Neurofibromatosis type 1(NF1): Symptoms of NF1 consists of:

  • Family history of NF1
  • The presence of pea-sized bumps (neurofibromas) on or just under the skin
  • Six or more café-au-lait spots on the skin 
  • Larger patches on or under the skin that appear bloated (plexiform neurofibromas)
  • Pigmented lumps on the iris of the eye are called Lisch nodules
  • Freckling beneath the arms or in the groin area
  • A tumour on the optic nerve may impair eyesight
  • Skeletal abnormalities, such as scoliosis, weakening of the shin bone, and bowing of the legs (tibial dysplasia)

Neurofibromatosis type 2 (NF2): Symptoms of NF2 consists of:

  • Schwannomas, or tumours along the eighth cranial nerve
  • Hearing loss, deafness, or ringing sounds inside the ears (tinnitus)
  • Brain cancers, including meningiomas
  • Balance issues
  • Early-stage cataracts
  • Tumours of the spine
  • Muscular atrophy, or muscular loss. 

Schwannomatosis: Most cases of this uncommon form of neurofibromatosis occur in adults over the age of 20. It normally takes between 25 and 30 years to show symptoms. Tumours caused by schwannomatosis typically arise on the cranial, spinal, and peripheral nerves, but not on the nerve responsible for transmitting balance and sound information from the inner ear to the brain. People with schwannomatosis do not typically experience the same degree of hearing loss as those with NF2, as tumours do not form on both hearing nerves. However, these are a few symptoms to look out for:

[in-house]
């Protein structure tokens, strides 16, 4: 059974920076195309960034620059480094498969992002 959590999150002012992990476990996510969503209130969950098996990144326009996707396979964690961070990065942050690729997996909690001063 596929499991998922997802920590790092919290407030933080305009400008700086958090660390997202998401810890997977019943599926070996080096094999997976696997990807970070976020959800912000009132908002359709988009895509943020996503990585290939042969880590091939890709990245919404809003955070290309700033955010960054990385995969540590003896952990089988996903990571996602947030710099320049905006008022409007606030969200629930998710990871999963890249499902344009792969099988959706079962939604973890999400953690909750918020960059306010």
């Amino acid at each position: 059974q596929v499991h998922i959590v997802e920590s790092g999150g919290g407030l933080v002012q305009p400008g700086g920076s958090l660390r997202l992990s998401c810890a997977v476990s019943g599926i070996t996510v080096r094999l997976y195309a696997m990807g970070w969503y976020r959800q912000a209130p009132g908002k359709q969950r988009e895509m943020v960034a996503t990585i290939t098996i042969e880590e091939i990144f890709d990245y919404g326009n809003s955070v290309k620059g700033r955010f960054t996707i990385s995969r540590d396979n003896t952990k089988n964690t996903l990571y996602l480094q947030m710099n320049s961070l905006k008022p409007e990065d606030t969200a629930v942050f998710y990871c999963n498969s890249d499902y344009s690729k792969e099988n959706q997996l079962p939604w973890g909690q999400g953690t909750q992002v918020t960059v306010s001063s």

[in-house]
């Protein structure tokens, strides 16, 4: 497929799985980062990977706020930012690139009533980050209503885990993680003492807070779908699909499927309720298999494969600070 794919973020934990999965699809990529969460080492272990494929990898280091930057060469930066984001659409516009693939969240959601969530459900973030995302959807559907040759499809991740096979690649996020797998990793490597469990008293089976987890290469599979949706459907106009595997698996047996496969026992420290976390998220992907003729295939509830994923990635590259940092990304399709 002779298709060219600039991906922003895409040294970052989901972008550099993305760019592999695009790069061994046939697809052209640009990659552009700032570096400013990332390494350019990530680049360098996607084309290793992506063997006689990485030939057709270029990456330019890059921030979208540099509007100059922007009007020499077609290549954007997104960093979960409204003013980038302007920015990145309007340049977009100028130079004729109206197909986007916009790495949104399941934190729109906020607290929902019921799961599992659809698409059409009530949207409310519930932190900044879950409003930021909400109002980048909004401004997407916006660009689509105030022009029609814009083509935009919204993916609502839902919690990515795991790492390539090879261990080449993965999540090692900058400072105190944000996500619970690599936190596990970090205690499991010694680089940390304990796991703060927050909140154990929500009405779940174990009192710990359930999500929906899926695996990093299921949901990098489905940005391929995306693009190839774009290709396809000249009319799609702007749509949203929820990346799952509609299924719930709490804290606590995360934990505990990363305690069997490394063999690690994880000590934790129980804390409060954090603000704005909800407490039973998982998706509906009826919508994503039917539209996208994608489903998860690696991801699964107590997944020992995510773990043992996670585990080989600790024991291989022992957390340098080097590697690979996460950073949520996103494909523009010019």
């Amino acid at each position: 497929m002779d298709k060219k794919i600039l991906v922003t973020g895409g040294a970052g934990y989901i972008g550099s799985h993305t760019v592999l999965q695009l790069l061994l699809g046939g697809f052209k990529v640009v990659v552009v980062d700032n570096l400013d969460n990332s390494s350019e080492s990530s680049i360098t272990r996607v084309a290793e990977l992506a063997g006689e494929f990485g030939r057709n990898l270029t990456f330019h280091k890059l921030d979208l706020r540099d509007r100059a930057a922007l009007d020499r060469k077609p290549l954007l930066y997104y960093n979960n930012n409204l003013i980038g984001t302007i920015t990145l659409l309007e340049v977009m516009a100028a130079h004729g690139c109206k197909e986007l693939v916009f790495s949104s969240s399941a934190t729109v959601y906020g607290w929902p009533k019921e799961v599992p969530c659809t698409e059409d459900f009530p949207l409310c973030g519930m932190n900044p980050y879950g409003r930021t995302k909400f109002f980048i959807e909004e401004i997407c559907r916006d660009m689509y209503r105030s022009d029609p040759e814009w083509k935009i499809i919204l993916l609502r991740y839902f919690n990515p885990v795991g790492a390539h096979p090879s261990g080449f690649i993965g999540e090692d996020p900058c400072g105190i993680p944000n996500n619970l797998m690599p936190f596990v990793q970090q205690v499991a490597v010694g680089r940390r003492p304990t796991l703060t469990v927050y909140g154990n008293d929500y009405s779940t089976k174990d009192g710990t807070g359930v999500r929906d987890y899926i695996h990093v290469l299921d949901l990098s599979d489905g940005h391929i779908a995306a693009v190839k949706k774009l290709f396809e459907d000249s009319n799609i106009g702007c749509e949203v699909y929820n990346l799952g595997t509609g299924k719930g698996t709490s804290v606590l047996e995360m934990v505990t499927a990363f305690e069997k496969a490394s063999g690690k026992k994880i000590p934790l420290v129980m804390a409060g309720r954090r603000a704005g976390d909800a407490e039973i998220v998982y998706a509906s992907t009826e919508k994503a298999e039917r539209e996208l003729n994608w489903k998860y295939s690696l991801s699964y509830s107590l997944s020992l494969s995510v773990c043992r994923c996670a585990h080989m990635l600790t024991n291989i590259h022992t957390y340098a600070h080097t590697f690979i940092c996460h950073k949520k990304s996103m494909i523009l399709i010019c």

• Severe chronic pain, which can happen anywhere in the body
  • Loss of muscular mass
  • Numbness or weakness in several body areas

Diagnosis of Neurofibromatosis

Clinical characteristics alone may make it impossible to differentiate between an individual with NF2 and someone with SWN. For those with characteristics of these disorders without a known family history or bilateral vestibular schwannomas (those that affect both sides of the body), genetic testing might be necessary to make the proper diagnosis.

Based on symptoms subsequent imaging and detailed MRI imaging of the brain and spinal cord is required that may reveal schwannomas on peripheral nerves.


Neurofibromatosis is a hereditary condition affecting the neurological system. It primarily impacts the development and growth of nerve cells. It leads to the growth of tumours on nerves. 

Neurofibromatosis can result from a genetic mutation or from inherited neurofibromatosis. You can give it to your kids once you’ve acquired it. The tumours are usually benign, although occasionally they can develop into malignancies.

There are mainly three types of neurofibromatosis:

  • Neurofibromatosis type 1(NF1)
  • Neurofibromatosis type 2(NF2)
  • Schwannomatosis

Frequently Asked Questions

1. When should I consult a doctor?

If you observe any of the following signs of neurofibromatosis on your child’s skin: 

  • Six or more café au lait spots
  • Skin bumps that are unknown in origin
  • Spots in your groin or armpits
  • Modifications to your vision or hearing
  • Unknown reason for pain
  • Weakness in the muscles
  • Tingling or numbness in the toes and hands

2. Which is the rarest of the three types of neurofibromatosis?

Schwannomatosis is the rarest of all three types of neurofibromatosis. Though it doesn’t exhibit any symptoms people with schwannomatosis might experience intermittent chronic pain.

3. Is neurofibromatosis a single disorder?

Neurofibromatosis is not a single disorder but a combination of three conditions. These are:

  • Neurofibromatosis type 1(NF1)
  • Neurofibromatosis type 2(NF2)
  • Schwannomatosis

Disclaimer: We recommend consulting a Doctor before taking any action based on the above shared information.


Chat with us!
Chat with us